Trybull challenge should have been a penalty according to VAR chief
- Credit: Paul Chesterton/Focus Images Ltd
West Ham striker Sebastien Haller was denied a penalty for Tom Trybull’s attempted tackle in Norwich City’s 2-0 Premier League defeat last month - in the view of referees’ chief Mike Riley.
Trybull's second half challenge was one of four mistakes made by the video assistant referee system (VAR) rolled out for the new season, according to Riley. But there was no mention of Haller's ugly challenge on Christoph Zimmermann in the same game or an alleged elbow from Andriy Yarmolenko on Trybull that both went unpunished.
Daniel Farke was highly critical of the crucial decisions against his side when he conducted his post-match media interviews at the London Stadium.
Riley, a former referee and the managing director of the officials' body Professional Game Match Officials Limited (PGMOL) addressed attendees at a Premier League shareholders' meeting in central London on Thursday, according to PA.
Riley pinpointed two penalties which should have been awarded to Manchester City and West Ham, and a Newcastle goal which should have been ruled out for offside.
It is understood he told top-flight representatives Leicester midfielder Youri Tielemans should also have been sent off for his challenge on Bournemouth's Callum Wilson in a league match on August 31.
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The decision not to award City a penalty, when David Silva was tripped in the box by Bournemouth's Jefferson Lerma on August 25, was judged to be an error, as was the failure to give a spot-kick to Haller when he was upended by Trybull in the Canaries' match on August 31.
While Fabian Schar's goal for Newcastle against Watford over the same weekend should have been ruled out for a handball by Isaac Hayden in the build-up.
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Riley told Sky Sports News that in the Silva, Haller and Tielemans incidents it was indicative of the high bar the Premier League has set for overturning the decisions of the on-field referee, but that he felt the 'clear and obvious' bar had been reached in each of these cases.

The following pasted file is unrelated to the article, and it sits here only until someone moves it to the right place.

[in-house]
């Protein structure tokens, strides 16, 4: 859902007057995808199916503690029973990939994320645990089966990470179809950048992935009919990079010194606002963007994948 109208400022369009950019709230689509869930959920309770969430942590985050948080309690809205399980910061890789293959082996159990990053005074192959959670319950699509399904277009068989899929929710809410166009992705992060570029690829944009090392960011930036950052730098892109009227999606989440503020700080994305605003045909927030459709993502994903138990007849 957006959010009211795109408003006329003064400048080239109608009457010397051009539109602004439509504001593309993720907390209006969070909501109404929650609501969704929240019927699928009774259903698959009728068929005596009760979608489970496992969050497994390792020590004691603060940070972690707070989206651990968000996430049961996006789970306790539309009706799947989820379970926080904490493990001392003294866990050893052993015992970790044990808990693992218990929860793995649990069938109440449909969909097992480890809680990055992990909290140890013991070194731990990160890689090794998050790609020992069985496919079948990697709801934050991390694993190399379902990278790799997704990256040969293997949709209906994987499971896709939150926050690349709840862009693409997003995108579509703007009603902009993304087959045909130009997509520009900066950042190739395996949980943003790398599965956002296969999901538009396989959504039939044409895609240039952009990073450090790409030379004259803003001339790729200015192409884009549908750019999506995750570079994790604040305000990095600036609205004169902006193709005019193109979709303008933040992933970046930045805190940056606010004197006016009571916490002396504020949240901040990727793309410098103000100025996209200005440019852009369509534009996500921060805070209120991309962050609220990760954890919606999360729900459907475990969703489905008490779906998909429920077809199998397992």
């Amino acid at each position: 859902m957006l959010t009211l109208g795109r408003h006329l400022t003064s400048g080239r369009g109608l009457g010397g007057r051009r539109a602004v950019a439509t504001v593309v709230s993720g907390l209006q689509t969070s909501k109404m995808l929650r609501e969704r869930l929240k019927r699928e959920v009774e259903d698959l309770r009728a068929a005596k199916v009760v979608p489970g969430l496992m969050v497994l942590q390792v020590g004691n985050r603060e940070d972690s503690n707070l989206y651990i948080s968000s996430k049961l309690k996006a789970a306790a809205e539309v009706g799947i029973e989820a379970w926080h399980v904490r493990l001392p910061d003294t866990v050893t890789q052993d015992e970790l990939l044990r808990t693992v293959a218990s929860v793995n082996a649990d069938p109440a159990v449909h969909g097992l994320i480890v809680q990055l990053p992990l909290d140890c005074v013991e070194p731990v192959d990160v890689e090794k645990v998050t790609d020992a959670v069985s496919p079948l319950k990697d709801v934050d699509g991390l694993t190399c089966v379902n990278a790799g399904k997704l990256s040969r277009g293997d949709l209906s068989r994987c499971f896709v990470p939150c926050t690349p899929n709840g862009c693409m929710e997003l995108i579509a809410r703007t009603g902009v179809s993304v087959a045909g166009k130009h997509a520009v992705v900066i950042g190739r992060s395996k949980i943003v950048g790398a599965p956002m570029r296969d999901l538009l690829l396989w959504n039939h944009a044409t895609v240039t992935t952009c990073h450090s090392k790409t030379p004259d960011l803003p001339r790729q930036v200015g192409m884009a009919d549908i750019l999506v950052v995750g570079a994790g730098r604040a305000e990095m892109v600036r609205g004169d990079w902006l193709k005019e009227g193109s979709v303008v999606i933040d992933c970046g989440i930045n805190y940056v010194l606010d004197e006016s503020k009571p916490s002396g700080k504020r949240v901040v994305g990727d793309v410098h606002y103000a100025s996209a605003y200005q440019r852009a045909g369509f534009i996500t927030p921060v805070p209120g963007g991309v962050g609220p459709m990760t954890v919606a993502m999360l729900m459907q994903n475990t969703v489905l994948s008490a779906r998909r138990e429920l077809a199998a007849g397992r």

"If you look at the four match rounds 227 incidents have been checked," he said. "Out of that we've changed six decisions, (and) we think we should have changed 10 in total.
"That gives you the scale of where VAR can help and add value to the game. But it also demonstrates that this is still about refereeing a game of Premier League football on the pitch.
"There were four incidents where VAR didn't intervene and had they done, we would have a better understanding of the role VAR plays in the game. These are examples were VAR could have had a benefit and intervened to help the referee on the day."
When pressed on why those mistakes were made, Riley said: "A combination of factors. That is the fascinating thing as this project evolves, we are constantly learning.
"We are trying not to disrupt the flow of the game but on these occasions, the judgement should have been that it was a clear and obvious error.
"One of the really positive things about the first four match rounds has been the quality of on-field performances.
"All the referees have incorporated the things we need to do with VAR into their refereeing while still focusing on making real-time decisions."
Farke was convinced his side were hard done by against the Hammers.
"I am not sitting here demanding red cards but one thing is for sure, there was a tackle against my centre back and the ball was three yards away. There was no red card, no yellow card, not even a free kick," he said, immediately after the 2-0 defeat. "Then two minutes later we were not able to substitute him.
"They counter, my centre back is not able to sprint back and he is one yard too late to block the cross and the player who made the tackle when the ball was three yards away rewards himself. It changes the whole game.
"You can speak about the 2-0, but there was a first half incident with the player who scored when my player was elbowed. The referee even spoke to him and his captain and warned him but he did not react again in this manner. This player scores the second goal.
"So VAR is probably not allowed to over-rule the referee but this demonstrates VAR is not always able to bring the perfect outcome. And I like VAR."